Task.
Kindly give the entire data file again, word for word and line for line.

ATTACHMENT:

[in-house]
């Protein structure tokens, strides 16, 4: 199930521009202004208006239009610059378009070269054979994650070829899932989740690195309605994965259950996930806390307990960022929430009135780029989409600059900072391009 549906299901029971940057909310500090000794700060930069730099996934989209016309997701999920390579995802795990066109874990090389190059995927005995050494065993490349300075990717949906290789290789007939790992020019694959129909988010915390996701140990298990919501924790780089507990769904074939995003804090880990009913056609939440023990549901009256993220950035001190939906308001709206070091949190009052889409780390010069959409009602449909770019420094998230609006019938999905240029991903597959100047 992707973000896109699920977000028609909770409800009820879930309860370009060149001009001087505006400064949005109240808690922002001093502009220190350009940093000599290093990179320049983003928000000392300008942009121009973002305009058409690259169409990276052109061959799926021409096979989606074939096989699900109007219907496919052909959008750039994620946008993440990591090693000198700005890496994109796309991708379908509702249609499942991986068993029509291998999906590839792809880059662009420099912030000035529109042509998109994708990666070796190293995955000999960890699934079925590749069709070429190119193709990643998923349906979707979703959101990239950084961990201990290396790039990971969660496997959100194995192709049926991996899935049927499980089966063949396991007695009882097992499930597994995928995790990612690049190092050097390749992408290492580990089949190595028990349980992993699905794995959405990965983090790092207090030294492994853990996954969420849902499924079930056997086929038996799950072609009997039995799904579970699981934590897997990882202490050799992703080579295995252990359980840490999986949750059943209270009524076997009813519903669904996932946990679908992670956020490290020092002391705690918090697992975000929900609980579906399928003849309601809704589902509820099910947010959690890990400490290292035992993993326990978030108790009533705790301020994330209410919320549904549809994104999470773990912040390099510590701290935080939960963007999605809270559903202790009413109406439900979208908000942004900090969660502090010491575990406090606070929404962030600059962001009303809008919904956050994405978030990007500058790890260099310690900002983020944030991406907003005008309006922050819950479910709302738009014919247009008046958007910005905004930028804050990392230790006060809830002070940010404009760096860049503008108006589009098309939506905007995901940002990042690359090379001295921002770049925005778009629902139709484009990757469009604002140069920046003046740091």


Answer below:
[in-house]
């Protein structure tokens, strides 16, 4: 199930521009202004208006239009610059378009070269054979994650070829899932989740690195309605994965259950996930806390307990960022929430009135780029989409600059900072391009 549906299901029971940057909310500090000794700060930069730099996934989209016309997701999920390579995802795990066109874990090389190059995927005995050494065993490349300075990717949906290789290789007939790992020019694959129909988010915390996701140990298990919501924790780089507990769904074939995003804090880990009913056609939440023990549901009256993220950035001190939906308001709206070091949190009052889409780390010069959409009602449909770019420094998230609006019938999905240029991903597959100047 992707973000896109699920977000028609909770409800009820879930309860370009060149001009001087505006400064949005109240808690922002001093502009220190350009940093000599290093990179320049983003928000000392300008942009121009973002305009058409690259169409990276052109061959799926021409096979989606074939096989699900109007219907496919052909959008750039994620946008993440990591090693000198700005890496994109796309991708379908509702249609499942991986068993029509291998999906590839792809880059662009420099912030000035529109042509998109994708990666070796190293995955000999960890699934079925590749069709070429190119193709990643998923349906979707979703959101990239950084961990201990290396790039990971969660496997959100194995192709049926991996899935049927499980089966063949396991007695009882097992499930597994995928995790990612690049190092050097390749992408290492580990089949190595028990349980992993699905794995959405990965983090790092207090030294492994853990996954969420849902499924079930056997086929038996799950072609009997039995799904579970699981934590897997990882202490050799992703080579295995252990359980840490999986949750059943209270009524076997009813519903669904996932946990679908992670956020490290020092002391705690918090697992975000929900609980579906399928003849309601809704589902509820099910947010959690890990400490290292035992993993326990978030108790009533705790301020994330209410919320549904549809994104999470773990912040390099510590701290935080939960963007999605809270559903202790009413109406439900979208908000942004900090969660502090010491575990406090606070929404962030600059962001009303809008919904956050994405978030990007500058790890260099310690900002983020944030991406907003005008309006922050819950479910709302738009014919247009008046958007910005905004930028804050990392230790006060809830002070940010404009760096860049503008108006589009098309939506905007995901940002990042690359090379001295921002770049925005778009629902139709484009990757469009604002140069920046003046740091």